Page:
Amol Raheja September 5, 2017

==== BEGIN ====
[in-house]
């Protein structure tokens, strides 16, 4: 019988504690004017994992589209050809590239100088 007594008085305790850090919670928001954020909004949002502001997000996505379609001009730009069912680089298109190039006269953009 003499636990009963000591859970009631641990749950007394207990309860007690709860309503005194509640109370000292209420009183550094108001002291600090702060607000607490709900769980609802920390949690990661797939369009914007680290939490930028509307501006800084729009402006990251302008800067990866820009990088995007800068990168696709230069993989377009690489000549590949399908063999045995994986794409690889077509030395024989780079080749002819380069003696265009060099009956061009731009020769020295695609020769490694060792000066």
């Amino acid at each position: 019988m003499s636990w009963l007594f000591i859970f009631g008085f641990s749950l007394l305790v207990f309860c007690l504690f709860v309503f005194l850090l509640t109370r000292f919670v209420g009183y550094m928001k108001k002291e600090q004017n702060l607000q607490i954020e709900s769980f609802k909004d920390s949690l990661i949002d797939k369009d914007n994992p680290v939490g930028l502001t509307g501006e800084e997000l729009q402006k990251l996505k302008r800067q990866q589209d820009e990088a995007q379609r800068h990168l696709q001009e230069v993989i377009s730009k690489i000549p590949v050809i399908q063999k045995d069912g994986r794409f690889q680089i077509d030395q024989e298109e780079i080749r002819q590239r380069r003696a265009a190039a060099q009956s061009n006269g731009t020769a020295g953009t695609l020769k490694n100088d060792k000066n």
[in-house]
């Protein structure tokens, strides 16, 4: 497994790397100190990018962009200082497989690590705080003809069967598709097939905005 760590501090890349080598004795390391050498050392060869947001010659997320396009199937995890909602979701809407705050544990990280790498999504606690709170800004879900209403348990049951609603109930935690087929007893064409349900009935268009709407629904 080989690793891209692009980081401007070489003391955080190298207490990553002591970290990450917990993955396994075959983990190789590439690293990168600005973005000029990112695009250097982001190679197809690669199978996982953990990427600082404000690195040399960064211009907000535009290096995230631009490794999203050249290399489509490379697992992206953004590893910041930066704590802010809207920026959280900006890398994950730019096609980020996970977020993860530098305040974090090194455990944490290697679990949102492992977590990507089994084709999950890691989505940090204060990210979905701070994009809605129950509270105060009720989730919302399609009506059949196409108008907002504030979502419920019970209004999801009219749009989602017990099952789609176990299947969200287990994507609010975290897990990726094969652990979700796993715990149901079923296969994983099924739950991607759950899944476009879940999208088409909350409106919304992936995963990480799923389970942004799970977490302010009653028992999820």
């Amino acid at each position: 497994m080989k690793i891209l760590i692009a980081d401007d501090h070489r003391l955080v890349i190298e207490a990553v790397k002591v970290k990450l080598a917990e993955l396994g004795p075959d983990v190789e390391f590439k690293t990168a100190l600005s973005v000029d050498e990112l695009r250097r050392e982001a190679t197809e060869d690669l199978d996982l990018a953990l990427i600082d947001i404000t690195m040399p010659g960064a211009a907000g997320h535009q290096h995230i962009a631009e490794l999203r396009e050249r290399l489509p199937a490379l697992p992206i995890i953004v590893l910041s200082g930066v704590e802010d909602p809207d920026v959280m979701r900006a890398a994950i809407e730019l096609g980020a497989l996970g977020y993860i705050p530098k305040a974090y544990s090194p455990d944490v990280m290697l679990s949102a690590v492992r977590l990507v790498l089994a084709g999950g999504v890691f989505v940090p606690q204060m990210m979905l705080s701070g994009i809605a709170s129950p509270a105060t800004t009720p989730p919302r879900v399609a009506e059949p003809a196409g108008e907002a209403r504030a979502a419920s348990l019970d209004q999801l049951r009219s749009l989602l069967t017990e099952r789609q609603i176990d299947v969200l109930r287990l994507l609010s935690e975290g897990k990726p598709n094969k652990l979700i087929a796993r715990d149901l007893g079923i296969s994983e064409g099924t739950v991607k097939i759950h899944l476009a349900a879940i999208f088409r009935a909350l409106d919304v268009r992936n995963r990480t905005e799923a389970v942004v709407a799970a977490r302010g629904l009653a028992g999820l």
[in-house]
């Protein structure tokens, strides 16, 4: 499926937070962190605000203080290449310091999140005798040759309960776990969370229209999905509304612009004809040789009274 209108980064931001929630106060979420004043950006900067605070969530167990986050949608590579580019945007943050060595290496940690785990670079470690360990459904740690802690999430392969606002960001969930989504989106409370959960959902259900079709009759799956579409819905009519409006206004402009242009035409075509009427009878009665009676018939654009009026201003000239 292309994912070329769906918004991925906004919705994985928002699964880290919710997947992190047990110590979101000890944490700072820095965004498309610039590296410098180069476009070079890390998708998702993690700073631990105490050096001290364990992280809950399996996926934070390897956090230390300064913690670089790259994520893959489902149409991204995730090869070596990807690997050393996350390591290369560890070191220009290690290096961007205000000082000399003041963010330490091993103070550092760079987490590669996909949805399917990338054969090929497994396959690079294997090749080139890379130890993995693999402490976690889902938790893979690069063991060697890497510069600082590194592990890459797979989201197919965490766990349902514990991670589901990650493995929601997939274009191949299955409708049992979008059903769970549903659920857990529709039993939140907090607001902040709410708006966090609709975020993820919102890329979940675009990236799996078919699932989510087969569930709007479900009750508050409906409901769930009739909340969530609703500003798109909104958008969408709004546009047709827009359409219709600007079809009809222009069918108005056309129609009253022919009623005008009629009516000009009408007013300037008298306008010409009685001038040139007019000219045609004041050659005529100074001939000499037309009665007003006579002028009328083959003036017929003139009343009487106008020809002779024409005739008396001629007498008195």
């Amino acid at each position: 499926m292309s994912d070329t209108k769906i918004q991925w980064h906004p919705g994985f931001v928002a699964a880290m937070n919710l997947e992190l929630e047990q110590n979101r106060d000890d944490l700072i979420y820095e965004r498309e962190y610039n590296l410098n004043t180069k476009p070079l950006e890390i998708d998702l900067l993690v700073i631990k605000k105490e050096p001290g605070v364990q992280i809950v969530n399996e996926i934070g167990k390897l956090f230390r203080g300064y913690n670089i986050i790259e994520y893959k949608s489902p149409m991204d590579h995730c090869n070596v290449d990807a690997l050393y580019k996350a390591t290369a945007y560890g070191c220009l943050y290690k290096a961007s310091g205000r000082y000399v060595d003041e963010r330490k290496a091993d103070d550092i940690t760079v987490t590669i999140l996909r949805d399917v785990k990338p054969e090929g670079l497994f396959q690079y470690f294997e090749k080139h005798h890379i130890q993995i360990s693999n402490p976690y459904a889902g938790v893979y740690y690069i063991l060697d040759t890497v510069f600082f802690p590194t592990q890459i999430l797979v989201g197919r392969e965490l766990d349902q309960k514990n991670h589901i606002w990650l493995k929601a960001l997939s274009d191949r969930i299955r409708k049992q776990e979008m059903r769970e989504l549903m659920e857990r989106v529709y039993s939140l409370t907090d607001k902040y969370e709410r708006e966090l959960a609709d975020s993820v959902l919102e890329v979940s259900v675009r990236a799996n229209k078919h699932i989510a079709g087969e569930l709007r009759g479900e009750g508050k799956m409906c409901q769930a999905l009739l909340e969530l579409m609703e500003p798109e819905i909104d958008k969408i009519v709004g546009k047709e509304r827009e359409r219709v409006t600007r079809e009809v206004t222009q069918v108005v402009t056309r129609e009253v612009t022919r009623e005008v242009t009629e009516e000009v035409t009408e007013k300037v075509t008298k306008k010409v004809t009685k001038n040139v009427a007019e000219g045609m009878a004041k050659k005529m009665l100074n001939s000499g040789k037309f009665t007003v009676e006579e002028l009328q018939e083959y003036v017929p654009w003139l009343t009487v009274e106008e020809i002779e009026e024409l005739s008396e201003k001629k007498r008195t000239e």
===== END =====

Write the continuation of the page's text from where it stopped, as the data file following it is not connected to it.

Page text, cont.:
Journal of Neurosurgery, Ahead of Print. Sunitinib is a multiple tyrosine kinase inhibitor with antiangiogenic, cytostatic, and antimigratory activity for meningiomas. A recent clinical trial of sunitinib for treatment of recurrent Grade II and III meningiomas suggested potential efficacy in this population, but only 2 patients exhibited significant radiographic response with tumor volume reduction. The authors illustrate another such case and discuss a complication related to this dramatic tumor volume reduction in aggressive skull base meningiomas. The authors describe the case of a 39-year-old woman who had undergone repeat surgical interventions and courses of radiotherapy over the previous 11 years for recurrent cranial and spinal meningiomas. Despite 4 operations over the course of 4 years on her right petroclival meningioma with cavernous sinus and jugular fossa extensions, she had progressive neurological deficits and tumor recurrences. The specimen histology progressed from WHO Grade I initially to Grade II at the time of the third recurrence. The lesion was then irradiated 3 times using stereotactic radiosurgery for further recurrences. More recently, the tumor size increased rapidly on imaging, in association with progressive neurological symptoms arising from brainstem compression and vasogenic edema. Institution of sunitinib therapy yielded a dramatic radiographic response, with marked reduction in the tumor volume and reduction of brainstem vasogenic edema within a few weeks of initiation of treatment. The significant radiographic response of tumor in the clival region was also associated with CSF rhinorrhea from a dural breach created by resolution of the invasive skull base meningioma, which necessitated

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